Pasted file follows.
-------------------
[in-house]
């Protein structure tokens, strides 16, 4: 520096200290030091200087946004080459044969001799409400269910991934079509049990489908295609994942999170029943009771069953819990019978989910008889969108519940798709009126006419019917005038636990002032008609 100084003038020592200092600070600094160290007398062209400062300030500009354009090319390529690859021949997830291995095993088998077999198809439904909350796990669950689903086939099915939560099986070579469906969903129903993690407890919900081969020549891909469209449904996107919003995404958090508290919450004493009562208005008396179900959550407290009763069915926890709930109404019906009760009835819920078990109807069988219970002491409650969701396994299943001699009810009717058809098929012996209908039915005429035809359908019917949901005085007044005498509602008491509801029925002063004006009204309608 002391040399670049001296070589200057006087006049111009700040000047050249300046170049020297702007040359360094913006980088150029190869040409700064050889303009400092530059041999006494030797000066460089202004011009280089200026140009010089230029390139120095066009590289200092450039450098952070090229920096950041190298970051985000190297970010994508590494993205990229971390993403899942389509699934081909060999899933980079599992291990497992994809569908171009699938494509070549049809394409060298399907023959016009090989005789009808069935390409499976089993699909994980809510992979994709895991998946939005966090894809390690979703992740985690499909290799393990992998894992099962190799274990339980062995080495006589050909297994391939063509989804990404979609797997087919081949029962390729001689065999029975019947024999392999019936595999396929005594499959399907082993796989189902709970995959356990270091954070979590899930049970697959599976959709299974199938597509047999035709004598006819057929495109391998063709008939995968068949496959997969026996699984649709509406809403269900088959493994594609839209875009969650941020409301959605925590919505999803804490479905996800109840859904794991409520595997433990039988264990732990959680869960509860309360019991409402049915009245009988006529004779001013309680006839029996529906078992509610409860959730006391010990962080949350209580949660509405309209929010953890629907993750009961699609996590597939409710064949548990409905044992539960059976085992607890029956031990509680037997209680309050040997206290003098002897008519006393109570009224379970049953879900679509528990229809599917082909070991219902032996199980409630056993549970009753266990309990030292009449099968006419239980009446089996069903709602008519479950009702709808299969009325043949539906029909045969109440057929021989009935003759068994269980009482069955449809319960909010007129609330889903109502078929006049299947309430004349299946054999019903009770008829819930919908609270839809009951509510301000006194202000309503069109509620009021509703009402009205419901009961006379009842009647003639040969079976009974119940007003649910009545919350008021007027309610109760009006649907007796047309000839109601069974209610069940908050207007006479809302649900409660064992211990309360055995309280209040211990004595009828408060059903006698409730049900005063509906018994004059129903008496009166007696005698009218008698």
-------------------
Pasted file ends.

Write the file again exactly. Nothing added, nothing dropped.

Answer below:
[in-house]
């Protein structure tokens, strides 16, 4: 520096200290030091200087946004080459044969001799409400269910991934079509049990489908295609994942999170029943009771069953819990019978989910008889969108519940798709009126006419019917005038636990002032008609 100084003038020592200092600070600094160290007398062209400062300030500009354009090319390529690859021949997830291995095993088998077999198809439904909350796990669950689903086939099915939560099986070579469906969903129903993690407890919900081969020549891909469209449904996107919003995404958090508290919450004493009562208005008396179900959550407290009763069915926890709930109404019906009760009835819920078990109807069988219970002491409650969701396994299943001699009810009717058809098929012996209908039915005429035809359908019917949901005085007044005498509602008491509801029925002063004006009204309608 002391040399670049001296070589200057006087006049111009700040000047050249300046170049020297702007040359360094913006980088150029190869040409700064050889303009400092530059041999006494030797000066460089202004011009280089200026140009010089230029390139120095066009590289200092450039450098952070090229920096950041190298970051985000190297970010994508590494993205990229971390993403899942389509699934081909060999899933980079599992291990497992994809569908171009699938494509070549049809394409060298399907023959016009090989005789009808069935390409499976089993699909994980809510992979994709895991998946939005966090894809390690979703992740985690499909290799393990992998894992099962190799274990339980062995080495006589050909297994391939063509989804990404979609797997087919081949029962390729001689065999029975019947024999392999019936595999396929005594499959399907082993796989189902709970995959356990270091954070979590899930049970697959599976959709299974199938597509047999035709004598006819057929495109391998063709008939995968068949496959997969026996699984649709509406809403269900088959493994594609839209875009969650941020409301959605925590919505999803804490479905996800109840859904794991409520595997433990039988264990732990959680869960509860309360019991409402049915009245009988006529004779001013309680006839029996529906078992509610409860959730006391010990962080949350209580949660509405309209929010953890629907993750009961699609996590597939409710064949548990409905044992539960059976085992607890029956031990509680037997209680309050040997206290003098002897008519006393109570009224379970049953879900679509528990229809599917082909070991219902032996199980409630056993549970009753266990309990030292009449099968006419239980009446089996069903709602008519479950009702709808299969009325043949539906029909045969109440057929021989009935003759068994269980009482069955449809319960909010007129609330889903109502078929006049299947309430004349299946054999019903009770008829819930919908609270839809009951509510301000006194202000309503069109509620009021509703009402009205419901009961006379009842009647003639040969079976009974119940007003649910009545919350008021007027309610109760009006649907007796047309000839109601069974209610069940908050207007006479809302649900409660064992211990309360055995309280209040211990004595009828408060059903006698409730049900005063509906018994004059129903008496009166007696005698009218008698």